|A compendium of life- and family-related news from south of the border
Bauer says Bush disappoints on pro-life
Republican presidential candidate Gary Bauer says the more fellow candidate and frontrunner George W. Bush talks about abortion, the more confusing he is to pro-life supporters. In response to Bush’s statements that he will neither rule out a pro-abortion running mate, nor require a pro-life litmus test of nominees to the Supreme Court, Bauer said Bush is “operationally” pro-choice. “If Governor Bush were serious about the Republican platform – which is clearly and consistently pro-life – he would not be opening up the very real possibility of choosing a pro-abortion running mate,” he said. “If he were truly pro-life, he would rule out selecting a running mate who will not defend innocent, unborn children.”
Bush’s stands also drew fire from Life Decisions International president Douglas R. Scott, who said pro-life Americans need to wake up and realize Bush’s thinking would throw the pro-life movement back several decades. “George W. Bush does not meet even the most basic criteria as a pro-life candidate … If George Bush thinks pro-lifers will run to him because Al Gore is worse, he’s completely mistaken.” Scott pledged that although elements within the Republican party want to weaken its stance on abortion, “We will never go away.”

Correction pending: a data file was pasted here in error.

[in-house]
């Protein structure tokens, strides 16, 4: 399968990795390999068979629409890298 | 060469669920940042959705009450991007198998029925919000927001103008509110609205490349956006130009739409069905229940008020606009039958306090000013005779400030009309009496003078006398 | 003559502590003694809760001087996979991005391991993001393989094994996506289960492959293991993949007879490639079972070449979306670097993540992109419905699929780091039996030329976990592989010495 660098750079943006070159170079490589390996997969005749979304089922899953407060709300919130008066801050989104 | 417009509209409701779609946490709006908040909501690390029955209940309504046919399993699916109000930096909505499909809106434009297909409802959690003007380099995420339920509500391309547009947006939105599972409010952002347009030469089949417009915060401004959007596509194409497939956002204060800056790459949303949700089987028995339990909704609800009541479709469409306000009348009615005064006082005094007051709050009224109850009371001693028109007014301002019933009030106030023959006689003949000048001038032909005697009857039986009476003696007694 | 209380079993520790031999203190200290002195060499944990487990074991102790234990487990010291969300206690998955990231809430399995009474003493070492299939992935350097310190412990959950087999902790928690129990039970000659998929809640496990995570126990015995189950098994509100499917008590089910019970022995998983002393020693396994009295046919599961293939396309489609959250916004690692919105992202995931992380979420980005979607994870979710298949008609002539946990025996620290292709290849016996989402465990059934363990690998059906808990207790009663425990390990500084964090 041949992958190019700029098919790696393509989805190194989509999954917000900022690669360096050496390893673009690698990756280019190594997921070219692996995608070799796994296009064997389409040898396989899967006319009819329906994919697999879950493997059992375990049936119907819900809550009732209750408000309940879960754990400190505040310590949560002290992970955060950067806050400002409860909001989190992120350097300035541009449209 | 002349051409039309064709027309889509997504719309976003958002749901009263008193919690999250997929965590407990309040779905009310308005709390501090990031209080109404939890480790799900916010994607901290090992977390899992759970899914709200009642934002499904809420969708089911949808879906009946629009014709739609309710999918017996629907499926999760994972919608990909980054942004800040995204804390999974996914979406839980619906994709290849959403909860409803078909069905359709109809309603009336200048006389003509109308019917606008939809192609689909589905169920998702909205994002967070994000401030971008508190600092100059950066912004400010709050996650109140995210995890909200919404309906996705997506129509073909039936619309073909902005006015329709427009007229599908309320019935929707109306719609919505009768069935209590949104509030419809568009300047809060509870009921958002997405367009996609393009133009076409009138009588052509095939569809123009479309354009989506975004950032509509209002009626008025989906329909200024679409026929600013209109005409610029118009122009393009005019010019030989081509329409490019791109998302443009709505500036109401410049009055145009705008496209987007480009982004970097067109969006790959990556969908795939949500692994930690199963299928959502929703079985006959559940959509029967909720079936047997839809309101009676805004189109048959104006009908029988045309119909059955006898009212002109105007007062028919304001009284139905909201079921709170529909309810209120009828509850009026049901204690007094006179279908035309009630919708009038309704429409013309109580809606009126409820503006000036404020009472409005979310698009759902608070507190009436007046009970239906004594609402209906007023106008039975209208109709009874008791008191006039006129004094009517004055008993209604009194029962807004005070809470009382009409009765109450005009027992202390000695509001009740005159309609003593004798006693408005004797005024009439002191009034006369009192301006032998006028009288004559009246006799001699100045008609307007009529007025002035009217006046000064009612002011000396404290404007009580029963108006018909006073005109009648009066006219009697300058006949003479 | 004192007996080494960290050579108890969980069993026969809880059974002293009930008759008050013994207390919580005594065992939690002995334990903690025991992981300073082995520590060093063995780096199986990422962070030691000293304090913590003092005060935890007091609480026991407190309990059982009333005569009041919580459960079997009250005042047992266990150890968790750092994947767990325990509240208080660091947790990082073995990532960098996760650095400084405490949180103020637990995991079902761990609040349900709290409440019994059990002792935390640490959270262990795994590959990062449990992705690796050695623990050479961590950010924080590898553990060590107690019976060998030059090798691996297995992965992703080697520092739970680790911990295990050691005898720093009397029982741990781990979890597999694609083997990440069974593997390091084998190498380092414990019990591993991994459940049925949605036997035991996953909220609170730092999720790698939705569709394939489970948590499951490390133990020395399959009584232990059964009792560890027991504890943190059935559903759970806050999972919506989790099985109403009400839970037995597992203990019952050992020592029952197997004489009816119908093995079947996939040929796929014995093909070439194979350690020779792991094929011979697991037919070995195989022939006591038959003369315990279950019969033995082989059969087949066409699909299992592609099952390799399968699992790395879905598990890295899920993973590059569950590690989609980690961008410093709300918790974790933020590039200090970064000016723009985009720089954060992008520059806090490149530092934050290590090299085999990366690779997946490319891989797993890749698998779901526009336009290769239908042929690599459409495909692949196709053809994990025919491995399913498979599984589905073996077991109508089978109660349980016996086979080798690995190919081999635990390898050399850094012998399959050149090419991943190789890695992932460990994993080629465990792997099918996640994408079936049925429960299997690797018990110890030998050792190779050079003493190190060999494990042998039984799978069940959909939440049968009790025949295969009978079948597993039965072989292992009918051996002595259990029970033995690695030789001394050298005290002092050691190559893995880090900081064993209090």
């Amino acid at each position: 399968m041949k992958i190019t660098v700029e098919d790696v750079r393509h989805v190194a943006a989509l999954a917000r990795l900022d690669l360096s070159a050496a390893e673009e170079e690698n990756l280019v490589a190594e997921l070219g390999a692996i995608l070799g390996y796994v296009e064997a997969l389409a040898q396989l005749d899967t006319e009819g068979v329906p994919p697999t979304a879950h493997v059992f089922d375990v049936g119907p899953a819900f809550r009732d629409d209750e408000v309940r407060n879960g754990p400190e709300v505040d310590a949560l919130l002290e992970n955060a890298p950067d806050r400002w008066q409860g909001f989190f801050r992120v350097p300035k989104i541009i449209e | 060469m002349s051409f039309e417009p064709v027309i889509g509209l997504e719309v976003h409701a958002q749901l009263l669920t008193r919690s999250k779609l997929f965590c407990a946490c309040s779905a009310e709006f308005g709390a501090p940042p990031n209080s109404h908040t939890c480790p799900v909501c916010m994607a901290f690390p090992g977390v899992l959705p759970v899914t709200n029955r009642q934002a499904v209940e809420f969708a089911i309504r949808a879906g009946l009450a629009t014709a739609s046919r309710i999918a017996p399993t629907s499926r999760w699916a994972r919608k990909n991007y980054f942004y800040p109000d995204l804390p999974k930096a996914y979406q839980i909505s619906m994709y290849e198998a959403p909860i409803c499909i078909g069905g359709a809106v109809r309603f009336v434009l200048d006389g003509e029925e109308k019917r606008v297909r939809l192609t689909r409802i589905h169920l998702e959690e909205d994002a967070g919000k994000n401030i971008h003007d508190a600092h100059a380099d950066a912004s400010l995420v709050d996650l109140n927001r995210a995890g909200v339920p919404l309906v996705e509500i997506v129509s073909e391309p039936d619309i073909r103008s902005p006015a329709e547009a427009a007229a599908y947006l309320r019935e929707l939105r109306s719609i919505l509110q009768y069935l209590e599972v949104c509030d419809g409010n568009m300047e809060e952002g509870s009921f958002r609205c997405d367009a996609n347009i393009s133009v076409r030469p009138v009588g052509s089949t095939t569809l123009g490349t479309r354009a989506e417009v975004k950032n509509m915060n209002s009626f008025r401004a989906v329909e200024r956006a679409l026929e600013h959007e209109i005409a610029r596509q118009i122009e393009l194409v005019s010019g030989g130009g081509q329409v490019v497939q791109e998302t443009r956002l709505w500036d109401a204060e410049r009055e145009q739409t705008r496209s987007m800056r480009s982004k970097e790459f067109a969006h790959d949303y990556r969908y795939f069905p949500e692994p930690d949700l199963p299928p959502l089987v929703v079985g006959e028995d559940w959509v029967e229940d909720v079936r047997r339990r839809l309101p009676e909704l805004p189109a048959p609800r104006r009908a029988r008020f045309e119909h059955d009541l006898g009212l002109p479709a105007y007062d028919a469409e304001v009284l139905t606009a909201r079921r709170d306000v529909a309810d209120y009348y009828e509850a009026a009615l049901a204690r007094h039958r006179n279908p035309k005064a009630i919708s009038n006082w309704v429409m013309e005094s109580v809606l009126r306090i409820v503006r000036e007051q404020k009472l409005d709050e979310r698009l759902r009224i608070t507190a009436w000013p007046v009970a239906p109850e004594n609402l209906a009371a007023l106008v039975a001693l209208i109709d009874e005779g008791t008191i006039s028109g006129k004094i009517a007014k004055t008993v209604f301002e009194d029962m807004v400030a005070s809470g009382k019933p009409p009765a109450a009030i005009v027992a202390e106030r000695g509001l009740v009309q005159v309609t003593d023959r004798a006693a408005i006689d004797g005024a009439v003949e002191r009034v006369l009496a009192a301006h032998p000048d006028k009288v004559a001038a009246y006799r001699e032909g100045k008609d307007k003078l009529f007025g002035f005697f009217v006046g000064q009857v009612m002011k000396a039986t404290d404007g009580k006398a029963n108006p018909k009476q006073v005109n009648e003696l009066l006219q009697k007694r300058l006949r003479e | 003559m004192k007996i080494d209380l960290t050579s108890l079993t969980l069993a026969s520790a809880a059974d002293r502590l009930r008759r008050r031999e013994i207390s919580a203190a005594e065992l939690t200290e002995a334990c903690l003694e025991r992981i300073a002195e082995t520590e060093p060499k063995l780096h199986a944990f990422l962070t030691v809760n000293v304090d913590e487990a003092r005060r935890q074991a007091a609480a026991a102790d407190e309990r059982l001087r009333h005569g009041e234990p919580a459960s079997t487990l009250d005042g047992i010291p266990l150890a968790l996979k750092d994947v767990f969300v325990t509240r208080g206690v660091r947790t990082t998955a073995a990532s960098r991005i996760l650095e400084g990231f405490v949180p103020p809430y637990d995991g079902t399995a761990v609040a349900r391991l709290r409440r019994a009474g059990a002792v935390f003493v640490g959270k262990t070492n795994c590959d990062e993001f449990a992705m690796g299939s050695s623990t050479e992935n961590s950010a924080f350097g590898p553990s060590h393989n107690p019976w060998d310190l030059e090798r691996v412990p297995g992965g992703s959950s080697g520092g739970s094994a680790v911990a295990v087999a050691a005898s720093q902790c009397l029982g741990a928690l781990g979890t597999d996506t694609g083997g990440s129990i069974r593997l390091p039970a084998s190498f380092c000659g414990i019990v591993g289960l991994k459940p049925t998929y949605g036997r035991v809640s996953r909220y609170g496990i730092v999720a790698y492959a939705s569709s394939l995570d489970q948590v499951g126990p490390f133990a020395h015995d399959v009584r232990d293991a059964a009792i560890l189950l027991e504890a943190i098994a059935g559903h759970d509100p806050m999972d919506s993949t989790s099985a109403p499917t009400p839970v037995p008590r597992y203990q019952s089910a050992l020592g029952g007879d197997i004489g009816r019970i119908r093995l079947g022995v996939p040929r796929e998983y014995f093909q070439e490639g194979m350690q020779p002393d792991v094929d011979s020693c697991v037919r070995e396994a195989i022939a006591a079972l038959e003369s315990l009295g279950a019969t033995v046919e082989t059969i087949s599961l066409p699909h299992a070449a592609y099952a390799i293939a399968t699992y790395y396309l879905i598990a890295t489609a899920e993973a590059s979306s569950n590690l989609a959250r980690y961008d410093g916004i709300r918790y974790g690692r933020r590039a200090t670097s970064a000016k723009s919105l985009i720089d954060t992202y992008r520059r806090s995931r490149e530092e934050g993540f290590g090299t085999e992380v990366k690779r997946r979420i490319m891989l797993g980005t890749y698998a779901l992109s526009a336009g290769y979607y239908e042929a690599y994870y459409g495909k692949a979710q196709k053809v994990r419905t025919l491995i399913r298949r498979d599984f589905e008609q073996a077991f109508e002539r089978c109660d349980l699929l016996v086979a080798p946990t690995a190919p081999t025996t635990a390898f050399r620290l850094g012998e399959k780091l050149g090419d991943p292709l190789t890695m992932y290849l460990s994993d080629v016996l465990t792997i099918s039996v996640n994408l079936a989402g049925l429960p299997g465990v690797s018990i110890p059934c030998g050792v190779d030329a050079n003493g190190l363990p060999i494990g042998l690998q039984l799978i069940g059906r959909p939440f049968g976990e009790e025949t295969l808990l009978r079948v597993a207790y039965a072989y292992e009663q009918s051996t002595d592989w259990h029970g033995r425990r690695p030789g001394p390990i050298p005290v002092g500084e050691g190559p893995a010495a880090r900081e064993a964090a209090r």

The National Right to Life Committee, on the other hand, suggests that the Republican party is not weakening its position on abortion. “It’s not happening,” said Carol Tobias, director of the NRLC’s political action committee. “There will be a pro-life candidate, and there will be a pro-life platform” in the year 2000 elections, she said. She agrees with Bush, and some of the other candidates, that pro-lifers must take a pragmatic approach if they are to win the White House.
Coalition opposes stem cell research